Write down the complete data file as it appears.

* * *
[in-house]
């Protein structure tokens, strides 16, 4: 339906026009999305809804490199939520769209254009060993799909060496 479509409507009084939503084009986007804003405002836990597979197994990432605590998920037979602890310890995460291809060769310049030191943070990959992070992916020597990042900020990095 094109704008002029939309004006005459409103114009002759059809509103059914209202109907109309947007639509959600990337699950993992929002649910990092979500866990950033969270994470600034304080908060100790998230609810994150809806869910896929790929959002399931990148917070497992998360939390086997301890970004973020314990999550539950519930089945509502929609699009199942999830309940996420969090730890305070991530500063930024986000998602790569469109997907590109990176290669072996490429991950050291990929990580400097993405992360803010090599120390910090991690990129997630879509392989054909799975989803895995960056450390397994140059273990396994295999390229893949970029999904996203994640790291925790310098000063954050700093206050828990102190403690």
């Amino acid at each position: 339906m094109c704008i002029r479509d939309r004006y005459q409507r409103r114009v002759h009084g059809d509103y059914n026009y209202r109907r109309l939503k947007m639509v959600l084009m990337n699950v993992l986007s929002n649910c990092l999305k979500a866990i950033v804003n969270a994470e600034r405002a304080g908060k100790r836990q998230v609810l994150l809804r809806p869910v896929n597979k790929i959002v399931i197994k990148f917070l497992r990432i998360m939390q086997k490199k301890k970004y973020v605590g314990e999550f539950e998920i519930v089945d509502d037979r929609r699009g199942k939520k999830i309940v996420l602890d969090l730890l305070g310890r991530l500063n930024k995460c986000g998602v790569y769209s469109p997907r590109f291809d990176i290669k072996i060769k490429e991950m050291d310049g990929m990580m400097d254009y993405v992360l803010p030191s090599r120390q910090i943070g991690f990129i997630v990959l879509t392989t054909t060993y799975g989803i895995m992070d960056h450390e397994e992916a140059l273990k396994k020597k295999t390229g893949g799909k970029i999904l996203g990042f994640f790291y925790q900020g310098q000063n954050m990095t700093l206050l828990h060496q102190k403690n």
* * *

[in-house]
């Protein structure tokens, strides 16, 4: 339906026009999305809804490199939520769209254009060993799909060496 479509409507009084939503084009986007804003405002836990597979197994990432605590998920037979602890310890995460291809060769310049030191943070990959992070992916020597990042900020990095 094109704008002029939309004006005459409103114009002759059809509103059914209202109907109309947007639509959600990337699950993992929002649910990092979500866990950033969270994470600034304080908060100790998230609810994150809806869910896929790929959002399931990148917070497992998360939390086997301890970004973020314990999550539950519930089945509502929609699009199942999830309940996420969090730890305070991530500063930024986000998602790569469109997907590109990176290669072996490429991950050291990929990580400097993405992360803010090599120390910090991690990129997630879509392989054909799975989803895995960056450390397994140059273990396994295999390229893949970029999904996203994640790291925790310098000063954050700093206050828990102190403690």
């Amino acid at each position: 339906m094109c704008i002029r479509d939309r004006y005459q409507r409103r114009v002759h009084g059809d509103y059914n026009y209202r109907r109309l939503k947007m639509v959600l084009m990337n699950v993992l986007s929002n649910c990092l999305k979500a866990i950033v804003n969270a994470e600034r405002a304080g908060k100790r836990q998230v609810l994150l809804r809806p869910v896929n597979k790929i959002v399931i197994k990148f917070l497992r990432i998360m939390q086997k490199k301890k970004y973020v605590g314990e999550f539950e998920i519930v089945d509502d037979r929609r699009g199942k939520k999830i309940v996420l602890d969090l730890l305070g310890r991530l500063n930024k995460c986000g998602v790569y769209s469109p997907r590109f291809d990176i290669k072996i060769k490429e991950m050291d310049g990929m990580m400097d254009y993405v992360l803010p030191s090599r120390q910090i943070g991690f990129i997630v990959l879509t392989t054909t060993y799975g989803i895995m992070d960056h450390e397994e992916a140059l273990k396994k020597k295999t390229g893949g799909k970029i999904l996203g990042f994640f790291y925790q900020g310098q000063n954050m990095t700093l206050l828990h060496q102190k403690n």